Tuesday 07 Feb 2017

Mis-selling of Debt Agreements

Financial counsellors and consumer lawyers are reporting cases where debt agreement administrators are signing consumers to debt agreements who have have limited income and no seizable assets. In these cases it is clear and unambiguous that this type of miss-selling should be banned.



Case study 1

The Client works as a carer, earning approximately $1400 per fortnight, and is approaching retirement. She has no assets that could be seized in bankruptcy. The client had approximately $30,000 in unsecured debt with two creditors. Worried about her debt, she called a debt agreement administrator (DAA) after seeing its ad on TV.


As a result of the call, a man came to her home the same day. He said that if she paid $1,800 the DAA would negotiate with her creditors to stop interest and that she would be able to make payments to pay off the debts. He did not say how much the repayments would be, and did not mention any further fees to be paid to the DAA. He did not discuss any of the Client’s other options, like informal arrangements or bankruptcy.


Under the Part IX proposal prepared by the DAA:

  • The amount of the fortnightly repayments towards the $1800 fee (being $1600 in set up fees and $200 lodgement fee) are greater than the DAA’s own assessment of her uncommitted income– putting her budget into deficit before she even made repayments to creditors.
  • The total amount to be paid under the debt agreement is more than her total debt.


The Client did not sign the proposal and saw a financial counsellor. Her financial counsellor's view is that informal arrangements with creditors would have been more appropriate than a debt agreement. (In our view, bankruptcy also would have been a better option than a debt agreement). None of her assets would be lost in bankruptcy, and she would not have to make repayments to creditors from her current income or when she retired and realised her modest superannuation.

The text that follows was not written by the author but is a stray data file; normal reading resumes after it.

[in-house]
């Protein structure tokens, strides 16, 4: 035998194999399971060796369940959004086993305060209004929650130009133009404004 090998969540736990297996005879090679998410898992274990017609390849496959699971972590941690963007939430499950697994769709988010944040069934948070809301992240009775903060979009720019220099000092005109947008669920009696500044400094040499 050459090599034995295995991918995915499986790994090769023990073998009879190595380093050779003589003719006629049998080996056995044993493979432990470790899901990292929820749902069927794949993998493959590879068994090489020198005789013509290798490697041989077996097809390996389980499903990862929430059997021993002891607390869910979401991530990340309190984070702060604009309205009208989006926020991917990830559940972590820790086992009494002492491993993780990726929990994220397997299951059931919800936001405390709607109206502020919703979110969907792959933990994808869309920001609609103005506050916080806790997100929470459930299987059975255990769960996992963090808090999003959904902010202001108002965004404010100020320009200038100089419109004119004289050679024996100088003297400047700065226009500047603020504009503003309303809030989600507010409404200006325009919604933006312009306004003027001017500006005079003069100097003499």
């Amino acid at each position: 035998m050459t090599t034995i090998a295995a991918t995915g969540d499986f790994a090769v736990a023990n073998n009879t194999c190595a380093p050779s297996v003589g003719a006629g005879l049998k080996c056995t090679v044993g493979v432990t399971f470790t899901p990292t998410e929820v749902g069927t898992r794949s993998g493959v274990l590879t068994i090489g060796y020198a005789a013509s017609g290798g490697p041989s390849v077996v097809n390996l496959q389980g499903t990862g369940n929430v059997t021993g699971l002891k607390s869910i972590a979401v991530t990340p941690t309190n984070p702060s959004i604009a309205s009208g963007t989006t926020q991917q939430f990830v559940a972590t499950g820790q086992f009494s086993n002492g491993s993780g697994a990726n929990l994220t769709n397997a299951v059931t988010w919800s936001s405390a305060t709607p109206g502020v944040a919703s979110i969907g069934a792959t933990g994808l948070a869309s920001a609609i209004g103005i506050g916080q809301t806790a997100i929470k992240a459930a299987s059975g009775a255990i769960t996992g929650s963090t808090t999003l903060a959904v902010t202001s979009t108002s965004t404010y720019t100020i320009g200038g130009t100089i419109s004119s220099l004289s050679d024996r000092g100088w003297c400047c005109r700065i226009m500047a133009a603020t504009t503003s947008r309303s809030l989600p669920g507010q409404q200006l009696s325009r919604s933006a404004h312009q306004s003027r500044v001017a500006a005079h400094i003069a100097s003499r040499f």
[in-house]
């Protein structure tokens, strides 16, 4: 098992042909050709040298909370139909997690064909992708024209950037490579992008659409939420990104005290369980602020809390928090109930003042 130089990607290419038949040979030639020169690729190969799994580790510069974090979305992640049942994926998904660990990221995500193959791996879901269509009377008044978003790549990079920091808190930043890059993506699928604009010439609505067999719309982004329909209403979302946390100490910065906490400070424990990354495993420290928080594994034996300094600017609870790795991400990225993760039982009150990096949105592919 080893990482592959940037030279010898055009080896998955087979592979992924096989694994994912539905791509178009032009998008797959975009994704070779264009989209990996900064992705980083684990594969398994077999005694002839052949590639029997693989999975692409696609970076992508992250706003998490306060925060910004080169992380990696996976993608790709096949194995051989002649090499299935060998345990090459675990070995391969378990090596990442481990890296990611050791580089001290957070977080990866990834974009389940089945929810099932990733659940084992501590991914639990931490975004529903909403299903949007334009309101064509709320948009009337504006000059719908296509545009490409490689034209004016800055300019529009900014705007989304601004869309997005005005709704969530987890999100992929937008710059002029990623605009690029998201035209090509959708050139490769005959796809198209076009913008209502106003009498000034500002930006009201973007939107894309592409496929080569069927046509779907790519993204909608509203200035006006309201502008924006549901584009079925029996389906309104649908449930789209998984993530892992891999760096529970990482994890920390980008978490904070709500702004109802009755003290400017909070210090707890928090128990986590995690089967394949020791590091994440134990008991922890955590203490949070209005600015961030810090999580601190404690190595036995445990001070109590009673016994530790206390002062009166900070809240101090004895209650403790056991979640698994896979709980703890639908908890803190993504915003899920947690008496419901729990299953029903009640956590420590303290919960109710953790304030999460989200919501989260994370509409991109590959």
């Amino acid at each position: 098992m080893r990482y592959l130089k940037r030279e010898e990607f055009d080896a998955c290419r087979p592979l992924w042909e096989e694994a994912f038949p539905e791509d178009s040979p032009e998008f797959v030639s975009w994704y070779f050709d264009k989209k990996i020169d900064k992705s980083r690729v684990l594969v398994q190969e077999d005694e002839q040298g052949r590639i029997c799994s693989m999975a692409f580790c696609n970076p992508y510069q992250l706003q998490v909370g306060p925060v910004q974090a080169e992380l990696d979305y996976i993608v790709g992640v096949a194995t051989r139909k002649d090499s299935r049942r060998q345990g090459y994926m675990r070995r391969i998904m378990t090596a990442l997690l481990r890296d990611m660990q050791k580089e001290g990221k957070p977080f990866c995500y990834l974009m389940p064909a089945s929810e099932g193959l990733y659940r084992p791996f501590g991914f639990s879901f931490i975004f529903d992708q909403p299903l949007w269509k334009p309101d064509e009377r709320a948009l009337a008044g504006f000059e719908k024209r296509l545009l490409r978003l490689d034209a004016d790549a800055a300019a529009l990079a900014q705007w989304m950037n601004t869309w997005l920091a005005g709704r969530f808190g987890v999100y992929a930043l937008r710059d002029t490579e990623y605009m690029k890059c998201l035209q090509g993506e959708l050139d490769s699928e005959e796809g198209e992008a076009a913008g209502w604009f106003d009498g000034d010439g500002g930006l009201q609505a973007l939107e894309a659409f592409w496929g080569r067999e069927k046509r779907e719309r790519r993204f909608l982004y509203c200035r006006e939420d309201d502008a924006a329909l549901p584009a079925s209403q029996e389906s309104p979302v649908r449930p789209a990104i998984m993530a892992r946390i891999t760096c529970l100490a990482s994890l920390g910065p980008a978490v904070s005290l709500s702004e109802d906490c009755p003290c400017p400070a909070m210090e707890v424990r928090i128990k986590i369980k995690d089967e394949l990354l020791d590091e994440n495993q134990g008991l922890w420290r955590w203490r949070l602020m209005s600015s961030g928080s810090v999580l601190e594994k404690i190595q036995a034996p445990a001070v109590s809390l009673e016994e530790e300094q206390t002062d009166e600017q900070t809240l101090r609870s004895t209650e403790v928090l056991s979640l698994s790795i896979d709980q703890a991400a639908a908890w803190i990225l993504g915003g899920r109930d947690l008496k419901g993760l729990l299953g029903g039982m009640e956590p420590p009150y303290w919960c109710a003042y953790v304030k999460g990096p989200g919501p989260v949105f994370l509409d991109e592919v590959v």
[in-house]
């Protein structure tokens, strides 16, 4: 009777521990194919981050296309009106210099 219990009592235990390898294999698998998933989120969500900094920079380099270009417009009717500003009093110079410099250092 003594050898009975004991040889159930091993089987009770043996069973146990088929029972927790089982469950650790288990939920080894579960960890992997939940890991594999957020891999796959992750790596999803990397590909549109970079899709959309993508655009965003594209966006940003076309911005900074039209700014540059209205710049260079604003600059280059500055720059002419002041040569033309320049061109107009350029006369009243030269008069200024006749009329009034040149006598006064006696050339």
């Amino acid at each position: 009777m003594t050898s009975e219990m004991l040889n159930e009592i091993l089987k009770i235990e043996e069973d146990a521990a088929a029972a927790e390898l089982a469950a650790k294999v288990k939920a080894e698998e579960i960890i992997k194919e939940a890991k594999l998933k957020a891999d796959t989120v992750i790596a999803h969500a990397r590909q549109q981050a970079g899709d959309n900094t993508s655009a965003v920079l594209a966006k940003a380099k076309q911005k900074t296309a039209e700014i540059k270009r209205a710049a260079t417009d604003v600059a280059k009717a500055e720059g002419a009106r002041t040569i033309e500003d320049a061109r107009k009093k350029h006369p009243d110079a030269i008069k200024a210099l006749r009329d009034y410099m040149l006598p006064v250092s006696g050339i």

Case study 2

A client was offered a DA who was receiving the Parenting Payment Single. She was escaping a family violence situation and as such was working on a casual basis whilst she focused on more pressing matters. Her unsecured debts totalled approximately $25K and she contacted a DA for assistance. Repayments on the debt agreement, following the upfront fee of $2K, proved unsustainable. She saw a financial counsellor who cancelled her debt agreement and is advocating hardship arrangements with her creditors.




These cases are not isolated examples. Put simply, a debt agreement was not the correct option and only served to cause undue stress and wasted time and money.


Debt Agreement Administrators should consider other options upfront, and where appropriate refer to the 1800 007 007 National Debt Helpline run by financial counsellors. For our part, financial counsellors in Victoria receive comprehensive training on debt agreements and refer clients to DAA where appropriate.


We believe the solution lies, at the very least, in a policy that states

1. Debt agreements be banned for those consumers whose sole income is a full or part pension or low wage, with no seizable assets.

2. Debt Agreement Administrators be compelled to consider other options for clients in this category, and, where appropriate, refer accordingly.



We have raised this issue with the regulator, government and industry peak body. Colin, Tom and Cat Newton (CALC) are meeting soon to work out next steps.

If you have had a similar case, we’d love to hear from you. Please email Tom McIntosh or call 03 9663 2000.